Farmers in Northern Whatcom County, in the NW corner of Washington, are calling for comprehensive changes to the Nooksack River Basin's water management system after November's floods. Local farmers say all water storage options need to be on the table, including removing river sediment, protecting farmland and fixes to waterway improvements like dykes, backchannels and floodgates.  Save Family Farming’s Dillon Honcoop grew up in the area 30 years ago and doesn't remember a more devastating flood. He said over 75% of the city of Sumas' homes had significant damage, while communities like Everson, Nooksack, Ferndale and the Lummi Reservation also saw homes destroyed. He added the farming community was greatly impacted by the floods, both on the farm and with the supply chain.


"We know that when things become difficult for farming, farmland goes away. More development in the flood plains is only going to cause more problems with flooding for everyone up and down the Nooksack River Basin."

Honcoop said the Nooksack basin deserves the kind of attention other basins around Washington get in terms of water management. With a proper water management system, floods could become more infrequent and less devastating while water can be better saved for the dry summer months.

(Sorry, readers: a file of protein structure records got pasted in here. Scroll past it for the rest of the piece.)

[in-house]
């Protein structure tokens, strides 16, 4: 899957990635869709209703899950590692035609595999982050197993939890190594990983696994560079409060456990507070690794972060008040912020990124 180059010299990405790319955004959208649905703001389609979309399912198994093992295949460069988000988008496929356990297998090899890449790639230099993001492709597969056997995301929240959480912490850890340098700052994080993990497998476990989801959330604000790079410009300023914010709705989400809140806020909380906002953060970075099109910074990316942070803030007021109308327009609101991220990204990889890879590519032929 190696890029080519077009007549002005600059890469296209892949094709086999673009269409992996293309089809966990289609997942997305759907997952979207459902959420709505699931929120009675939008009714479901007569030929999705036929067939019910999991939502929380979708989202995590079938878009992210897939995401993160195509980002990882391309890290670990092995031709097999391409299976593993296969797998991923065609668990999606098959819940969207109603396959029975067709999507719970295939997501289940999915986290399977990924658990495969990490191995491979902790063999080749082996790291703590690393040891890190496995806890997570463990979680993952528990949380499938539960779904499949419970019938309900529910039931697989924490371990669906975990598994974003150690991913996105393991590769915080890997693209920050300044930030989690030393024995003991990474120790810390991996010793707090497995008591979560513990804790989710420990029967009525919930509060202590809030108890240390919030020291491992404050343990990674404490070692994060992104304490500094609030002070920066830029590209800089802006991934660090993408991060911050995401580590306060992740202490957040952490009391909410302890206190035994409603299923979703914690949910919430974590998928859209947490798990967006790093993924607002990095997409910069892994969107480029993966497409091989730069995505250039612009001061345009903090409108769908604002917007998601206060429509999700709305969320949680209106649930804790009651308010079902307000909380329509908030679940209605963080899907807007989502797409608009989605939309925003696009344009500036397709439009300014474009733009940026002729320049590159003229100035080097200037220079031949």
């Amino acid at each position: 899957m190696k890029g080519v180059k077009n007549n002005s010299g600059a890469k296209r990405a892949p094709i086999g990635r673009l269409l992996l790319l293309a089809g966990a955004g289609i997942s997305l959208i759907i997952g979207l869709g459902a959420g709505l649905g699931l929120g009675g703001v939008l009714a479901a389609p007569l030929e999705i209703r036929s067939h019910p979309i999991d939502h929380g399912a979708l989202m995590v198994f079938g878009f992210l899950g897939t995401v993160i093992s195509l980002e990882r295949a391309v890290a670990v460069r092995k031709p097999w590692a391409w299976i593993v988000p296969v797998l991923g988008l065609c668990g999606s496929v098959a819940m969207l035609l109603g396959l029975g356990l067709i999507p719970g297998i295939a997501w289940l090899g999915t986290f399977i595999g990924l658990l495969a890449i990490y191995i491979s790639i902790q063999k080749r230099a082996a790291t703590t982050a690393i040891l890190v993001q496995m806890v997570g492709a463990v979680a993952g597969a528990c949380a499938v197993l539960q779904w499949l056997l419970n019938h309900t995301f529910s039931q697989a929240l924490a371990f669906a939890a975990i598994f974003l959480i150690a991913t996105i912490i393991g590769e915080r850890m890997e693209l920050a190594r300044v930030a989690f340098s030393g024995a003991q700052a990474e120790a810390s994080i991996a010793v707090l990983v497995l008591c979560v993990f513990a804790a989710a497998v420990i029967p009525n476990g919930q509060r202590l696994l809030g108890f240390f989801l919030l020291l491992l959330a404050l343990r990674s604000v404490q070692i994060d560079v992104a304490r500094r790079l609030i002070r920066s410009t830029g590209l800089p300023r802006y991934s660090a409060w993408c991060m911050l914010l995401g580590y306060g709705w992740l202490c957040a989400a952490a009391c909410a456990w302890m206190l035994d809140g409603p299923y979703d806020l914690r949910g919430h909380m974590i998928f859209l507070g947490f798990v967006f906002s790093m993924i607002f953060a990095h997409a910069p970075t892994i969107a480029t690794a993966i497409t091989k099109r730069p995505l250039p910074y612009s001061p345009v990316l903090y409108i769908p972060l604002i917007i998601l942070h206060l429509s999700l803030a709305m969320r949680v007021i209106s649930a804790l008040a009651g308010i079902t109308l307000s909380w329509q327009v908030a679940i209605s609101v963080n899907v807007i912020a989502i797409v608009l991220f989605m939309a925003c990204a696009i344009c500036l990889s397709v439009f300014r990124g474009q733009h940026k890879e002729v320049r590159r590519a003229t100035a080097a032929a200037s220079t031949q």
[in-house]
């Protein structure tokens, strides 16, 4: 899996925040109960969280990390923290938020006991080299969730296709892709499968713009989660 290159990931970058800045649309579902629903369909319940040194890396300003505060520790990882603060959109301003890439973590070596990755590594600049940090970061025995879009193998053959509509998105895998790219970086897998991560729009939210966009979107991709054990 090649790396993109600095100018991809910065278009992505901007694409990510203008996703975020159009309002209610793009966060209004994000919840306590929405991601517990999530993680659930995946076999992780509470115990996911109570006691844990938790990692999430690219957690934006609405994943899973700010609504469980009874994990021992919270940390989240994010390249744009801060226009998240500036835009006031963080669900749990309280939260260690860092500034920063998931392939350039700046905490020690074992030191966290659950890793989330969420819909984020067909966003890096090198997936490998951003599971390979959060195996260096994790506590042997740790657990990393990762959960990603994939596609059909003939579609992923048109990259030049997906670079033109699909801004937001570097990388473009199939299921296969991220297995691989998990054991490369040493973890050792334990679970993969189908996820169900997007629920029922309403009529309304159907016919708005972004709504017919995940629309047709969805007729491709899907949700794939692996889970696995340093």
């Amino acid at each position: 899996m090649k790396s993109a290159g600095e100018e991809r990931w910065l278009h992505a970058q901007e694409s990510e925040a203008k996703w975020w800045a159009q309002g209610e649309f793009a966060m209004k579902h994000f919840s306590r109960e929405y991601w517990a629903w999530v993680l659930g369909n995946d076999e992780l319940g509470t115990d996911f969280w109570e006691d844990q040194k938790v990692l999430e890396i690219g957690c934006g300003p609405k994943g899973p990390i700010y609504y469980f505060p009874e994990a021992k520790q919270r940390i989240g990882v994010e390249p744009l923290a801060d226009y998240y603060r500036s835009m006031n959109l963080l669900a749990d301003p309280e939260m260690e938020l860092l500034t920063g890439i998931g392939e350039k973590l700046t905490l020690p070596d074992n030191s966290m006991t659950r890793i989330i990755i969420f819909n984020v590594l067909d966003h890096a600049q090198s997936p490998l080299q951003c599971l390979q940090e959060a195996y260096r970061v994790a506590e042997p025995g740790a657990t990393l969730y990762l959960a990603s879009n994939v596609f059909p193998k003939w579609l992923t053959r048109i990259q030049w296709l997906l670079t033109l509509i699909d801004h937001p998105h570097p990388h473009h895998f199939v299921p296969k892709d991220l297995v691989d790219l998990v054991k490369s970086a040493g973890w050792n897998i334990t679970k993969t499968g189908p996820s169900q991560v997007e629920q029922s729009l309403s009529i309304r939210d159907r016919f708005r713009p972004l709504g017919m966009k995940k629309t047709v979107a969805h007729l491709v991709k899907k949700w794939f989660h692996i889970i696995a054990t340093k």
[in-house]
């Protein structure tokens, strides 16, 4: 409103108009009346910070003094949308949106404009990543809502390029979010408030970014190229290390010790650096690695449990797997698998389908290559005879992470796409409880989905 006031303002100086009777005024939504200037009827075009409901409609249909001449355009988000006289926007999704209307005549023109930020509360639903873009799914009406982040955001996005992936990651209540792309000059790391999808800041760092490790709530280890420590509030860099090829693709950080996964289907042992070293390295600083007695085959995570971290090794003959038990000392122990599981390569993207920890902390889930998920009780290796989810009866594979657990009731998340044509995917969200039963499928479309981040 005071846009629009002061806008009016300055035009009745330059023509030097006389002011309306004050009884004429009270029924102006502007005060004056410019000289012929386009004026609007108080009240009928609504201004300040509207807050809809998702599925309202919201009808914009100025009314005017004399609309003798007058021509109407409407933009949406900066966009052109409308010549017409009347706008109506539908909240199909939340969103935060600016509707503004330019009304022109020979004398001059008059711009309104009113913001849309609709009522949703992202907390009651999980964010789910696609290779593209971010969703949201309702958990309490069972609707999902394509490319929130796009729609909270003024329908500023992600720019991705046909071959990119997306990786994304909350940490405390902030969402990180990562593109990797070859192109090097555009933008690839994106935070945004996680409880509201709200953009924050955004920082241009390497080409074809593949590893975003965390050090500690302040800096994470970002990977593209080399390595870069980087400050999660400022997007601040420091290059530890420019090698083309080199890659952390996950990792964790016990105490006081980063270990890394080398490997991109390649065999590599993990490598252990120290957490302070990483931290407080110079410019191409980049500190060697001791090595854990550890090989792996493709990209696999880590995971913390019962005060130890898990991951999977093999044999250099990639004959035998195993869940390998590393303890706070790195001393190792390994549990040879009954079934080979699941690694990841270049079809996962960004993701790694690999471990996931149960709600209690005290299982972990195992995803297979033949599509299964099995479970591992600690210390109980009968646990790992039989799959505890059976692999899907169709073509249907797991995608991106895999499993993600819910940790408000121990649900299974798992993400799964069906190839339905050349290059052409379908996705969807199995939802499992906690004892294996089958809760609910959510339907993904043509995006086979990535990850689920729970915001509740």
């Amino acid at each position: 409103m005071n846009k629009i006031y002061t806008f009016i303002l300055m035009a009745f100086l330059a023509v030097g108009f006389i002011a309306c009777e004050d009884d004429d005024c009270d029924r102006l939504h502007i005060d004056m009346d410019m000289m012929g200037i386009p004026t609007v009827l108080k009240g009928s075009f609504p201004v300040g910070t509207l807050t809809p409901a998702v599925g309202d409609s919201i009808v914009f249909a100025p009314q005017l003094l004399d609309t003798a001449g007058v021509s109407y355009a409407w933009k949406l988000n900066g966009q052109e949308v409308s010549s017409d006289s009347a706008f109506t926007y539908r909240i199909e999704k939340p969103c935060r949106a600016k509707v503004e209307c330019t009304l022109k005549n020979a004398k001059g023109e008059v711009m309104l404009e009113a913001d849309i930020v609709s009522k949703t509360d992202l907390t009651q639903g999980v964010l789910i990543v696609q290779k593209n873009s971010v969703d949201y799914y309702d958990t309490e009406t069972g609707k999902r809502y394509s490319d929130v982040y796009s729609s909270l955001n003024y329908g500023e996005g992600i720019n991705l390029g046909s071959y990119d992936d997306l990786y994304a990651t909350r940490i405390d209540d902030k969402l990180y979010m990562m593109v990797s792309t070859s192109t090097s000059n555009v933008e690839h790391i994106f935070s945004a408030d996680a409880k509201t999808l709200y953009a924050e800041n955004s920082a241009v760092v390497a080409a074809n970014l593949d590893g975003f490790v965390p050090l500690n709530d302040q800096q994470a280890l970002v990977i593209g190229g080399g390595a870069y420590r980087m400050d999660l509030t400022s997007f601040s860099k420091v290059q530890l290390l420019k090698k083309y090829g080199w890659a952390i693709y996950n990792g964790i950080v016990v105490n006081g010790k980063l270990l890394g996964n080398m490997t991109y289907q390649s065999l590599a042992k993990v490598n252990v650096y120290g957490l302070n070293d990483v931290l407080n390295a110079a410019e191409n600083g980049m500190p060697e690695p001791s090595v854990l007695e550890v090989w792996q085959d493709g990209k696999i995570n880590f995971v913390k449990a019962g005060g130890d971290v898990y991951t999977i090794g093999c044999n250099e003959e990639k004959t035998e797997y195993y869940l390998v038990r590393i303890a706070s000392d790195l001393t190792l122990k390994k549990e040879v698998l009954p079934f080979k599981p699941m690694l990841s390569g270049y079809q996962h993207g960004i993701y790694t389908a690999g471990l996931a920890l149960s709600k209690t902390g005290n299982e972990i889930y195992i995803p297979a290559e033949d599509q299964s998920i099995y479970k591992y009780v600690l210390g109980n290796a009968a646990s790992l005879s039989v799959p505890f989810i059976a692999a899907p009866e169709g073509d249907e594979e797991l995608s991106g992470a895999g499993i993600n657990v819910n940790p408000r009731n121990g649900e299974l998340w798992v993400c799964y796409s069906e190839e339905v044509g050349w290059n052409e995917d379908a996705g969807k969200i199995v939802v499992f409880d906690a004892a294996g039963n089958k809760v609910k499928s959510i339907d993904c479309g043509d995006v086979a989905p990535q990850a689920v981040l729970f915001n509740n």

He also points to the Washington State Department of Ecology's desire to adjudicate the Nooksack Basin's watershed as another threat to good water management in the area. According to the Department of Ecology, adjudication "is a process that brings all water users in a watershed into one big court process that leads to full and fair water management by confirming legal rights to use water. The process legally and permanently determines everyone’s water rights in that area."

"If the state continues that, it will block progress on protecting people from flooding, it will block progress on improving our environment, and even dealing with the low flows in streams that are causing problems in drought times."

Honcoop added that other farmers need to be aware of the state's proposal for adjudication as well as the precedent it could create for other watersheds and farms across the state.

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